We often take our student-run Rensselaer Union for granted. We see a streamlined system with over 180 clubs and endless activities, all dynamically changing and catering to the needs of our classmates, and know that the system will work without blinking an eye. For most of us, this Union is all we know, and sometimes that leads to a lack of appreciation for what we have. This past weekend’s Association of College Unions-International Region 2 conference in Rochester was a real eye-opener for me.
Over the course of the event, I had the opportunity to tour four college union facilities and interact with students and professional staff from many regional institutes of higher education who work to program student events for their campuses. Every time I explained RPI’s Union structure, people were surprised, impressed, and even envious of its power and flexibility.
At the vast majority of colleges, programming and organization is overseen by professional staff, sometimes assisted by graduate students studying to be administrative professionals in the future. Requests for money are all piped through Union and college administration, and the activity fees for those schools are handled and distributed by these staff people.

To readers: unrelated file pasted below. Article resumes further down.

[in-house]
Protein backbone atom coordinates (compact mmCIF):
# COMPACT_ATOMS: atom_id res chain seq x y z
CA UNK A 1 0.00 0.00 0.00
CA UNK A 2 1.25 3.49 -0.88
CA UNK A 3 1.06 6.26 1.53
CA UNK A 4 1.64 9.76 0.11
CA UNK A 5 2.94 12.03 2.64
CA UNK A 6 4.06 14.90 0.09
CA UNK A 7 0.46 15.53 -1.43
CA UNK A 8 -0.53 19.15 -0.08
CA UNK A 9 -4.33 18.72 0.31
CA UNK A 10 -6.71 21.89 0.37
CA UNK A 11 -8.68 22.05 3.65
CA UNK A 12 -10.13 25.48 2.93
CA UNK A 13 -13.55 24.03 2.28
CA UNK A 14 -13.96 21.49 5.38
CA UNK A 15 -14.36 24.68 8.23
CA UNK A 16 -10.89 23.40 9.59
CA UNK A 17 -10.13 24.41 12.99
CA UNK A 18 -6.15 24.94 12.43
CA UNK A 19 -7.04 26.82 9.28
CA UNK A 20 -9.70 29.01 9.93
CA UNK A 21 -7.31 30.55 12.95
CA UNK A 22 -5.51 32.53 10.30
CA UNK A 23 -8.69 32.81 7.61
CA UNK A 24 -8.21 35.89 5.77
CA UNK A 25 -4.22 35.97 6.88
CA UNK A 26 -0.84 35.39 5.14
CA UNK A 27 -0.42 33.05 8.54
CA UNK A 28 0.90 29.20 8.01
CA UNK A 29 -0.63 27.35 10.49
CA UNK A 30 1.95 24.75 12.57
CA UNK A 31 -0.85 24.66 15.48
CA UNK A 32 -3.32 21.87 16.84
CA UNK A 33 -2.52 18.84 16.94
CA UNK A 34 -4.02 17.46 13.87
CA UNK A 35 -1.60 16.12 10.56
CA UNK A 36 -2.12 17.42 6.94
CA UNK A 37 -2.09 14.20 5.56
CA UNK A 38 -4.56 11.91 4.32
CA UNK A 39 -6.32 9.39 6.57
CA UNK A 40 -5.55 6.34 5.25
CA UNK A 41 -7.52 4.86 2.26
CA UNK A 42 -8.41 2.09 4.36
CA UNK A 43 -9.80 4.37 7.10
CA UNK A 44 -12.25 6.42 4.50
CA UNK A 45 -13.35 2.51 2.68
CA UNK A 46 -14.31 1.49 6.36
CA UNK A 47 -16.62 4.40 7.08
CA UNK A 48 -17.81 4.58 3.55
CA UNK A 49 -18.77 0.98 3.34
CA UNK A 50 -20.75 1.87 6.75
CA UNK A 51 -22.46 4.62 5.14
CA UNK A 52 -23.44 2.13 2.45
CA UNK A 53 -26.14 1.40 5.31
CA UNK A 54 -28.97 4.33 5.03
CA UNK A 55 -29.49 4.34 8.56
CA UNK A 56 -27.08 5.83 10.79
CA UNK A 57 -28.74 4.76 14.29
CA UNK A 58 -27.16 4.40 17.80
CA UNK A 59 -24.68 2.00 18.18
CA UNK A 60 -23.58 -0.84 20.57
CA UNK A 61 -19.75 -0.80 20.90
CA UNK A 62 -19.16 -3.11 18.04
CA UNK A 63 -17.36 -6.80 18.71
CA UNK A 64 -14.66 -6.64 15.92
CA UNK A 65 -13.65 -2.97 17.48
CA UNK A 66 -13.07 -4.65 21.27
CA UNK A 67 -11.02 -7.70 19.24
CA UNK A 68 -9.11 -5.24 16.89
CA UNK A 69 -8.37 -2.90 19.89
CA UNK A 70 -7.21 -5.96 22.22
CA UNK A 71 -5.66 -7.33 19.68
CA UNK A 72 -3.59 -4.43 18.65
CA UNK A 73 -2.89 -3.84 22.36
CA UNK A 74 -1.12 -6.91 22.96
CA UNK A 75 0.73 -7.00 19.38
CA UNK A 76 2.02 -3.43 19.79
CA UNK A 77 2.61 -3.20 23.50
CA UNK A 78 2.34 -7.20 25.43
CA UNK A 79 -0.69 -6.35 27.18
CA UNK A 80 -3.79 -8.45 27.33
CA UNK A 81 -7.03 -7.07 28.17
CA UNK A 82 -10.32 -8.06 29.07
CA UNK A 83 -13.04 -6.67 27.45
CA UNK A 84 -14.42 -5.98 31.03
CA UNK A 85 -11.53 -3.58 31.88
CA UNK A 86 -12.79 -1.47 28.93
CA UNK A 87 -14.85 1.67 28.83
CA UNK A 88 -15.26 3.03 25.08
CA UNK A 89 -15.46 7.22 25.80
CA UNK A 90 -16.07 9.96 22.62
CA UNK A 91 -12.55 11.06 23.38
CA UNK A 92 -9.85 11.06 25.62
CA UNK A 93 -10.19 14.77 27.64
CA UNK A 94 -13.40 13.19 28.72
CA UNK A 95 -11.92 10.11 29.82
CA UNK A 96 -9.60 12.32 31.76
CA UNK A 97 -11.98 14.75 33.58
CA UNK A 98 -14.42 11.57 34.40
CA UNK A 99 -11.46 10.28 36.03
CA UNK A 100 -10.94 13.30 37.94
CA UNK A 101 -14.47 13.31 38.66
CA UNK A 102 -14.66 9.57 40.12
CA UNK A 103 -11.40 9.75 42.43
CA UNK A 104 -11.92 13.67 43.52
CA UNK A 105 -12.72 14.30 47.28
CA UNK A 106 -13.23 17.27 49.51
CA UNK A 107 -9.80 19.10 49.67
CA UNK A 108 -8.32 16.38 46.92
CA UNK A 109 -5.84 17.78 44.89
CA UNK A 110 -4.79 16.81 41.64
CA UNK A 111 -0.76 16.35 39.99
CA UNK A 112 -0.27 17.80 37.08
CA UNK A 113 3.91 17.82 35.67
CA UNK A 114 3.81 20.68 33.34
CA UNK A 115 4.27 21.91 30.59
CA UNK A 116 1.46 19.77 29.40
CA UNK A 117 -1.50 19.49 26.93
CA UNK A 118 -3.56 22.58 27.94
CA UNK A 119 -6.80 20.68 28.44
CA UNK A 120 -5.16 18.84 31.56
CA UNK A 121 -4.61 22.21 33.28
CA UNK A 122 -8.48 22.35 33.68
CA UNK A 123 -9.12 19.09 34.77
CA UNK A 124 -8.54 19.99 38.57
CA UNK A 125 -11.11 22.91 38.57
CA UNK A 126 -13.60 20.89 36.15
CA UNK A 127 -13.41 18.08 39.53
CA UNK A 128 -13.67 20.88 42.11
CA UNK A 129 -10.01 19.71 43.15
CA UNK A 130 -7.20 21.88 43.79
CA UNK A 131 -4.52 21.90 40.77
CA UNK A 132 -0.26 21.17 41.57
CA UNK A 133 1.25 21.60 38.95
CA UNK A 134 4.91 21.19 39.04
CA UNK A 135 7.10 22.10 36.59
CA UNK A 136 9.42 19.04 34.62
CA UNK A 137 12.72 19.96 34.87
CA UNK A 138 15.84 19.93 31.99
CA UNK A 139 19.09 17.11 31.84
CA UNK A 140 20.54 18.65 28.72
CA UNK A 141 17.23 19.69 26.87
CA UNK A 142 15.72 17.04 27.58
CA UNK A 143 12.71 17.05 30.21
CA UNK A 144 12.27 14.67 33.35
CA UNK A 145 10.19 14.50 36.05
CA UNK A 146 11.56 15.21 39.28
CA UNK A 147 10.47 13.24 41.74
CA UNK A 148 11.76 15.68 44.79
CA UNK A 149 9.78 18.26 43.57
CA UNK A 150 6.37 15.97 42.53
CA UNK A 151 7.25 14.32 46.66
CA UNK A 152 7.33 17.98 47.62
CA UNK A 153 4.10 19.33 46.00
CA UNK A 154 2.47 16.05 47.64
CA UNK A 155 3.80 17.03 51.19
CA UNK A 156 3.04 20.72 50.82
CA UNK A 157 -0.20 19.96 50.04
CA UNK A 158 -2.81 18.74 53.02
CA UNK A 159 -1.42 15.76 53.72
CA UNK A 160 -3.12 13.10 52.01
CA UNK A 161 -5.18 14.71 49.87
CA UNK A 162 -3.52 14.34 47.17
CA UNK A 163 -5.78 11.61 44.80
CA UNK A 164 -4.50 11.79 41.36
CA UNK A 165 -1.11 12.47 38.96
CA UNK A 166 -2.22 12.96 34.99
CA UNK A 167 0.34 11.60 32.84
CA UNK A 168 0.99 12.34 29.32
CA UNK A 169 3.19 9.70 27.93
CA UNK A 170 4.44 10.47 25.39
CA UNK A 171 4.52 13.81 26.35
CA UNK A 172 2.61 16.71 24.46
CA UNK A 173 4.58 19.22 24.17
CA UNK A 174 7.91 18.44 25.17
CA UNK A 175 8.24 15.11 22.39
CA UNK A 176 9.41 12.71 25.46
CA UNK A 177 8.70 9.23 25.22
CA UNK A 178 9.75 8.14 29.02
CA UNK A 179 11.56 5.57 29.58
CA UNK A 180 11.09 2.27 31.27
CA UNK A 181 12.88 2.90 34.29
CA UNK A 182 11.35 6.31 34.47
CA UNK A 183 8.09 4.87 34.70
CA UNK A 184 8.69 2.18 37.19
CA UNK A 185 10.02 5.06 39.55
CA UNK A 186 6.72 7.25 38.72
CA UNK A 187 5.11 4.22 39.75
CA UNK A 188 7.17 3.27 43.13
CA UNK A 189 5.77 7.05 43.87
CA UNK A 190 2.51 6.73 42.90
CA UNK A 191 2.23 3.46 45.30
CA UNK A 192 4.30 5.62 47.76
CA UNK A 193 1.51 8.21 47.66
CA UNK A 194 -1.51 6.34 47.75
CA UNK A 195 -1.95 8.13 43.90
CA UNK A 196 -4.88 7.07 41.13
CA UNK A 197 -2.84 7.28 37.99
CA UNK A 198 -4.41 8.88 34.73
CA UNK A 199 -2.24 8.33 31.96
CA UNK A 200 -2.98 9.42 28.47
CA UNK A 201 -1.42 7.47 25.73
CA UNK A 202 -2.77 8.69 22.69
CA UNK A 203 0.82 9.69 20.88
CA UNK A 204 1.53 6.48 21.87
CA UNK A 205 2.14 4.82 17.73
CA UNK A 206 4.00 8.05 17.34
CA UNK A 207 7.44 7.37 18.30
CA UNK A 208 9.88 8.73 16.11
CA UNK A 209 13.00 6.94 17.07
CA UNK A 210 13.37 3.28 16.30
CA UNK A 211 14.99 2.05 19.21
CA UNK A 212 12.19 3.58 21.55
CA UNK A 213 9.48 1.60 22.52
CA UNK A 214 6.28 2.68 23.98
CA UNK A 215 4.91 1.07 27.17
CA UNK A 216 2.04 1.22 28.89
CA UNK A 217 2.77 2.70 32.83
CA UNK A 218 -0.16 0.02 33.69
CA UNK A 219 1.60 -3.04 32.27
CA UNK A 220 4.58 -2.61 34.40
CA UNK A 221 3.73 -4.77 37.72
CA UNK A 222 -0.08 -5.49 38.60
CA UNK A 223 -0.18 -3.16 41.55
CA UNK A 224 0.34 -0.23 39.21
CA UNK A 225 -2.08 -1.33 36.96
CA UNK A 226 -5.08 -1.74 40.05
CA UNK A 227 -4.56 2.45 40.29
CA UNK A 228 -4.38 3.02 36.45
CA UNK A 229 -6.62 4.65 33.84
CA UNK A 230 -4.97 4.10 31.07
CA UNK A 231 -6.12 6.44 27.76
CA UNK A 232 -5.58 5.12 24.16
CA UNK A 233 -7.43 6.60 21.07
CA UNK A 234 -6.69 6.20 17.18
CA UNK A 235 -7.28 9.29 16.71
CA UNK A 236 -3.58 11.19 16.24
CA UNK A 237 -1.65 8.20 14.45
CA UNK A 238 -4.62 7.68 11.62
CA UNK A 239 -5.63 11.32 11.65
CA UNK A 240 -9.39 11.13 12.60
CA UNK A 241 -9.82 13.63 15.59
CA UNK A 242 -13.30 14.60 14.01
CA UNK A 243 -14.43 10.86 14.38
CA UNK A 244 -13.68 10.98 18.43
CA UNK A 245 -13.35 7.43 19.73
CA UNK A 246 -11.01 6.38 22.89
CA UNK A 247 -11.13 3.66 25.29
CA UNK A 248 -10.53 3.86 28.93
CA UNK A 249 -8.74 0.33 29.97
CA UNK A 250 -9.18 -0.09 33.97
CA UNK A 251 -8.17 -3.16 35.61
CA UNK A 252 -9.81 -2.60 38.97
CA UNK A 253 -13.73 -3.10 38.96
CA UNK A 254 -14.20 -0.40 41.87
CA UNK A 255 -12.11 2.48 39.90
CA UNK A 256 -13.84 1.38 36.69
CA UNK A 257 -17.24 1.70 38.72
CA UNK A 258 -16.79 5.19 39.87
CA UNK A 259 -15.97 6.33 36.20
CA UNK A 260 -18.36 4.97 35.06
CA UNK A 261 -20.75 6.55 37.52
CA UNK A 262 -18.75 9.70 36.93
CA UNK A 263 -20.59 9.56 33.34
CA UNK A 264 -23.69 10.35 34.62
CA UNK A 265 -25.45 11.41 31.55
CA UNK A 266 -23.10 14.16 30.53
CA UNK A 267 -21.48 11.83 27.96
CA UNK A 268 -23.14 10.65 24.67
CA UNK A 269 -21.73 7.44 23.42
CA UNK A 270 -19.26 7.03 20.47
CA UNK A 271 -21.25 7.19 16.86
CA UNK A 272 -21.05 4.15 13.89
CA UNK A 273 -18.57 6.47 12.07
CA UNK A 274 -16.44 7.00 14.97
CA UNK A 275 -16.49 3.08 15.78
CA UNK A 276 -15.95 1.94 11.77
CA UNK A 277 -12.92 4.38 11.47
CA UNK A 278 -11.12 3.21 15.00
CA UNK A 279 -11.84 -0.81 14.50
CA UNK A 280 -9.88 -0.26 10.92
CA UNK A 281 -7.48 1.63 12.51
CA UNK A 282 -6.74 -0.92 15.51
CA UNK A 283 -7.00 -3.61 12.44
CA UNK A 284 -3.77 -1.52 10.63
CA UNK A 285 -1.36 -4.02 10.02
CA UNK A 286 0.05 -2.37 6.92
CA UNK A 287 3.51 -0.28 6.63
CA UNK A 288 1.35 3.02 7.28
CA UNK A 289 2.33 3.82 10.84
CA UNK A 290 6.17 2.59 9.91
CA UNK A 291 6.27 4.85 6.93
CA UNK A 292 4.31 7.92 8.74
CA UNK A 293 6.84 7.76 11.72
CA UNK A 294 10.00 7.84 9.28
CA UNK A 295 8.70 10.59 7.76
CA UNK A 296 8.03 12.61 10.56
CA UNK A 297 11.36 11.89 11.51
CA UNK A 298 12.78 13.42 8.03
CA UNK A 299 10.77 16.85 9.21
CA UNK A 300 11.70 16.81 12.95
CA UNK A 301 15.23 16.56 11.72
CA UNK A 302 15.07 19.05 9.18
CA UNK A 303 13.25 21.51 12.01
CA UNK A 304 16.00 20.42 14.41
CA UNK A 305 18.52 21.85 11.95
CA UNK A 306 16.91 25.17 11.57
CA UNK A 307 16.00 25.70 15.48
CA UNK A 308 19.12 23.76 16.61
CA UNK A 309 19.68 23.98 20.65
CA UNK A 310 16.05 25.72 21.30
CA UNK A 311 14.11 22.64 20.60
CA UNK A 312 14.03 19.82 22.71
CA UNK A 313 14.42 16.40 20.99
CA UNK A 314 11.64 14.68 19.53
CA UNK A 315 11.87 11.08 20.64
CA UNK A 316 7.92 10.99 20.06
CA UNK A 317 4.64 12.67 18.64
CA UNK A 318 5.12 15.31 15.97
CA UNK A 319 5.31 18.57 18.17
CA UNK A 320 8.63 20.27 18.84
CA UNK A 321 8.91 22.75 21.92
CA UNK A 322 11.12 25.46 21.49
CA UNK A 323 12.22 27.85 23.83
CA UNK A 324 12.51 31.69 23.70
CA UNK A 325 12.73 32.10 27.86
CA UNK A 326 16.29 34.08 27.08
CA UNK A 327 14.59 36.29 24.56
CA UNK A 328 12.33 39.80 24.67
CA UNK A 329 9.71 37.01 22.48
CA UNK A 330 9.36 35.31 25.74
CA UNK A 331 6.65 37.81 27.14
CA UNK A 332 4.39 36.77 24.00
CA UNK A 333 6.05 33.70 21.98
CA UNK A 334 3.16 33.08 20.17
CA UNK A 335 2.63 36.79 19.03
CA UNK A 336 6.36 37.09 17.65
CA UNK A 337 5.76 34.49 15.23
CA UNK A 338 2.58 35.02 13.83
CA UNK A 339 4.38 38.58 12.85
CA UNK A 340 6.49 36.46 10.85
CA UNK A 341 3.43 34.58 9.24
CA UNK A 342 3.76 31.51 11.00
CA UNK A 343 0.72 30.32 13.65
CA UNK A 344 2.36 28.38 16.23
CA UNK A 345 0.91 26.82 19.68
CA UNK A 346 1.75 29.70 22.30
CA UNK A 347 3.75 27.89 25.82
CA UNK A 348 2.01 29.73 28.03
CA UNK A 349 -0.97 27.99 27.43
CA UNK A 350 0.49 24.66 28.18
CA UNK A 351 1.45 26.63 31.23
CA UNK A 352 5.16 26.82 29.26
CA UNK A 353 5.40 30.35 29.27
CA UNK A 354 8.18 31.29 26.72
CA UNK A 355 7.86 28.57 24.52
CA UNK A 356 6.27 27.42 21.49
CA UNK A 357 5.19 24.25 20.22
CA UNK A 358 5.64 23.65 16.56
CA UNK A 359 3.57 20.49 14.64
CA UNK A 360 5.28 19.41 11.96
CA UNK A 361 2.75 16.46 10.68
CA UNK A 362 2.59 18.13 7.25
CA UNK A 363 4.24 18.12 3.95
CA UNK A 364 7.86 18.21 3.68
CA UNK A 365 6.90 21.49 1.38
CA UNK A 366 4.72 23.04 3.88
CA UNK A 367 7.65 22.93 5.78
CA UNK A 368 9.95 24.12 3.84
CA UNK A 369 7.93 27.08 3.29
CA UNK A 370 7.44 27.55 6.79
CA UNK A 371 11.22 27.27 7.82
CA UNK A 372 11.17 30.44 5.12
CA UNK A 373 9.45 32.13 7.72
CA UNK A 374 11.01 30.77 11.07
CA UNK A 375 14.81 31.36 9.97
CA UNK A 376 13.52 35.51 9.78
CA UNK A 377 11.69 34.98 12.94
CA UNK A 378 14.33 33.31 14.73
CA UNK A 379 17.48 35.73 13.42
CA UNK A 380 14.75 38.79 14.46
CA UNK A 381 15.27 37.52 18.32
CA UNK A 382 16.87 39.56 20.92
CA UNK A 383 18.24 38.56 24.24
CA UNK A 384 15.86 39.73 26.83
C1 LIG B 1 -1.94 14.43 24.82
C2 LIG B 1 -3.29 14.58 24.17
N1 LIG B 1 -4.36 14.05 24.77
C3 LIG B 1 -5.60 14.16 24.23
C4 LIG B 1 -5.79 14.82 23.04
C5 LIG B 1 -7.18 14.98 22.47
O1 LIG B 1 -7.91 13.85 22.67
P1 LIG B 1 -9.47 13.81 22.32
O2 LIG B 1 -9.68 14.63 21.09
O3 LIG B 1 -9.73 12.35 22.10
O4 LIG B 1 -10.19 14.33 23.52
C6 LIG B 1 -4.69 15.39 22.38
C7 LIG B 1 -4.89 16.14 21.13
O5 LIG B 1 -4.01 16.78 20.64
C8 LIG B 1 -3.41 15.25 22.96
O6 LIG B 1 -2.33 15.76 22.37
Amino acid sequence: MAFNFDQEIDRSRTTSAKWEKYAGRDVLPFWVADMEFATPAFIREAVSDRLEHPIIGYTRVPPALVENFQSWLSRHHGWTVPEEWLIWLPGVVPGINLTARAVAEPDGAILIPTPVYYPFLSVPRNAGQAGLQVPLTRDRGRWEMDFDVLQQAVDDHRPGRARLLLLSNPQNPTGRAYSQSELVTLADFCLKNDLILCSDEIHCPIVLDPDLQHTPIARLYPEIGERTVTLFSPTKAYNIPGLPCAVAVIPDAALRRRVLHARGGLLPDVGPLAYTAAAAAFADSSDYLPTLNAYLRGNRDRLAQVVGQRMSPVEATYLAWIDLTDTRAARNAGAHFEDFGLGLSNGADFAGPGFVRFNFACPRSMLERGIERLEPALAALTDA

We do everything completely backwards. Here in Troy, the students determine and distribute the activity fee. If you have a problem and bring it to the staff, you will be quickly routed to student leadership, rather than a higher level of some professional administrative structure. The Rensselaer Union is an entity which stands on its own, largely detached from the Dean of Students Office, First-Year Experience, Residence Life, or any other part of the Department of Student Life. This autonomy and organizational structure is a great opportunity for activity and for leadership.
Three years ago, the Rochester Institute of Technology began a yearly festival called Imagine RIT, which has been hugely successful. The organizer held a workshop this weekend, and he shared with us that one of the keys to the success of the festival was participation, and thus investment from students, faculty, and staff. When programs are run by students, those individuals have an investment in the activity, and investment leads to self-marketing and participation. It’s a secret we have known and been using here at RPI for over a hundred years.
At this weekend’s Leadership Clambake, held in a newly renovated Dutch barn from the 1700s, President Shirley Ann Jackson spoke about the importance of history as a guide for the future. The Union grew out of student leadership; students coming together to serve their own needs and desires when there was no external support. We have carried on this system and it has proven to be both unique and successful. I would suggest that the best way to remember our predecessors is to be active, participatory leaders both in our Union and in the world we live in.